Student VoicesBack to student voices archive May 7, 2013
Constitution Still Resonates with Today’s Youth
By: Alyssa Goard, PBS NewsHour Extra
WASHINGTON – In the meeting room for the Congressional Committee for Science and Technology, the 17 members of Plainfield High School’s We The People competitive civics team from Plainfield, Ind., defended their beliefs about the Constitution in front of a panel of top Constitutional scholars, college professors and state court justices.
These students gave up attending their senior prom to participate in the 26th annual national We The People competition where 56 top teams from around the country vied for a spot in the top 10. Residents of Plainfield rallied around their team to help raise the more than $29,000 needed to attend the national competition as a wildcard team. Plainfield HS was the first wildcard team in the history of the competition to make it into the top 10.
After spending a year studying the Constitution and practicing simulated Congressional hearings, Plainfield students say they are passionate about the Constitution and how it applies to their lives today.
“As an American Muslim living in Plainfield, Ind., I’m aware of the protections offered by the Bill of Rights,” said student Fatima Khan in one of the team hearings. She explained that in the early 1980s, 7,000 of Plainfield’s 9,000 residents banded together to form the Concerned Citizens of Hendricks County that sought to prevent the construction of the mosque she now attends. Thanks to First Amendment protections, the mosque was built and allows her to worship close to home today.
Plainfield students became budding experts on Constitutional scholarship. Student Aaron Hanke explained that, “University of Texas law professor Sandy Levinson said,’ the Consitution is a fat stinking pig’, and while I wouldn’t go that far, I do believe the constitution does have its flaws. We see that with Congress’ 10 percent approval rating, that perhaps our framework isn’t providing the government we need today.”
Many of the participants were judged by their Constitutional superheroes. Student Shane Authenreith was ecstatic to meet scholar David Adler, who was one of the competition’s 76 judges. Authenreith explained that he spends his free time studying the Constitution with his team because “ we all share a passion, this is the stuff we love to talk about and this is the stuff that many of us want to do later in life.”
The top 10 teams debated in Congressional committee rooms where only two year prior, Congress voted to cut federal funding for the We the People program. This year, more students than ever participated in the competition, and together the teams fund-raised over 2 million dollars to make the national competition happen.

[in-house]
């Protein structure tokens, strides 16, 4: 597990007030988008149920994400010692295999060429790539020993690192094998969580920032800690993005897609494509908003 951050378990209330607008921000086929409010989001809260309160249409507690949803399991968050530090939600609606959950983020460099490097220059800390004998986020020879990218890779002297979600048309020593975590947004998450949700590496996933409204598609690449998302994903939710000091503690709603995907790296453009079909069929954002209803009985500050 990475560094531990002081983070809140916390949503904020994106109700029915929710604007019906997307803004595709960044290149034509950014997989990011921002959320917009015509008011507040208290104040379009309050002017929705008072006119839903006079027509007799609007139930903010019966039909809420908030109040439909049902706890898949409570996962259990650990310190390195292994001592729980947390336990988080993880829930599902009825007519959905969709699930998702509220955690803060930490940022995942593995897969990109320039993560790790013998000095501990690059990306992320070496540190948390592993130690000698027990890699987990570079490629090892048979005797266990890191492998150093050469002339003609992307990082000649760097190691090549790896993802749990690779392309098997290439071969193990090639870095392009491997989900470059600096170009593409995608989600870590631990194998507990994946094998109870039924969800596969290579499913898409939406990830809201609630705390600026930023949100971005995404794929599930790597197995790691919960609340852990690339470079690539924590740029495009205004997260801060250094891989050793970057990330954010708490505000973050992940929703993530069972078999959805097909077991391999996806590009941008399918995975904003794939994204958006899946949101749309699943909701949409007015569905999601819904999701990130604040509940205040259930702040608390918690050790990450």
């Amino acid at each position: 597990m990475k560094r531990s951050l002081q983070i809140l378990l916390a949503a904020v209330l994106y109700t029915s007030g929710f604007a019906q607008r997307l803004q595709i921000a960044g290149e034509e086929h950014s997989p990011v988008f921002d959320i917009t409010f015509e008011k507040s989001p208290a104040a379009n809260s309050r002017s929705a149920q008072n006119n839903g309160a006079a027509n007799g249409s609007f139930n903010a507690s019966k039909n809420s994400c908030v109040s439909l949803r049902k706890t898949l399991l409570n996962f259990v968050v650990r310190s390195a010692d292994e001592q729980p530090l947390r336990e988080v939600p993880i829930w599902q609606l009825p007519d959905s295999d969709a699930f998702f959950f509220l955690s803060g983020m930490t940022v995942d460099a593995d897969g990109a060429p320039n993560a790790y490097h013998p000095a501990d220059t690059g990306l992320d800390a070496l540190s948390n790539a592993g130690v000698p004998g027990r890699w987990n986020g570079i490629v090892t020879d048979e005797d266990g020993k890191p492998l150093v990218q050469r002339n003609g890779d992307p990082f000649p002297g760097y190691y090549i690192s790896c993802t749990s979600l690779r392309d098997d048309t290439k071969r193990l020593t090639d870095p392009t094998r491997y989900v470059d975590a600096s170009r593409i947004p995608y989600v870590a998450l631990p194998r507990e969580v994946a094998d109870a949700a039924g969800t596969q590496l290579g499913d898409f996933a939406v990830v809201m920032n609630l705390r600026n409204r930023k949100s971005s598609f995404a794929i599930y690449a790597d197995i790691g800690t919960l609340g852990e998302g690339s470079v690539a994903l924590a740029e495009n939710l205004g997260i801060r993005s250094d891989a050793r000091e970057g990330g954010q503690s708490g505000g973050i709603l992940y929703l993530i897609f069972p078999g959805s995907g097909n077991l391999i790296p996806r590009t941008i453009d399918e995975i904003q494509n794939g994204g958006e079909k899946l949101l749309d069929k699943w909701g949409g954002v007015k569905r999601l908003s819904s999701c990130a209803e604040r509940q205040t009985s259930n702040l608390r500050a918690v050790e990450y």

Student Dane Kirchoff-Foster said that he hopes in the future, civic education programs like We The People are given more support.
“Civic education is so underrated,” he said, “my experience in this program will carry me further than anything else I’ve learned in my public education so far.”
Tooltip of related stories
Tooltip of more video block
Submit Your Student Voice
Tooltip of related content
Tooltip of RSS content 3
Young people do care about being part of the democratic process
On July 15, I joined hundreds of supporters, members of Congress and vice presidential nominee Virginia Sen. Tim Kaine to see Democratic nominee Hillary Clinton speak at a rally in Northern Virginia. Continue readingCivicsElection 2016Hillary ClintonPoliticsSocial StudiesStudent Voices
10 things to know about the 2016 Democratic and Republican National Conventions
The 2016 Summer Olympics in Rio de Janeiro will not be the only exciting event to watch this summer — the Democratic and Republican National Conventions will also be televised.Democratic National ConventionElection 2016presidential nominationrepublican national convention
Calls for unity are met with protest on first day of Democratic National Convention
The Democratic National Convention began on Monday amid protests from supporters of Sen. Bernie Sanders and calls for unity to back Hillary Clinton. Continue readingBernie SandersDebbie Wasserman ShultzDemocratic National ConventionDemocratic PartyDNC 2016Election 2016Hillary ClintonWikileaks
Hillary Clinton’s long time in the political spotlight
While Clinton has topped the annual Gallup poll of “most admired woman” each of the last 14 years, a CBS poll last month showed nearly two-thirds of Americans say they don’t think she is honest or trustworthy. Continue readingDemocratic PartyElection 2016feminismFirst LadyHillary ClintonSecretary of State
Donald Trump’s early years from trouble-making teen to military school star
Born and raised in Queens, New York, to a family of privilege, Donald Trump grew up in a 23-room house and was driven to private school by the family chauffeur. Continue readingbiographyDonald TrumpElection 2016presidential raceSocial Studies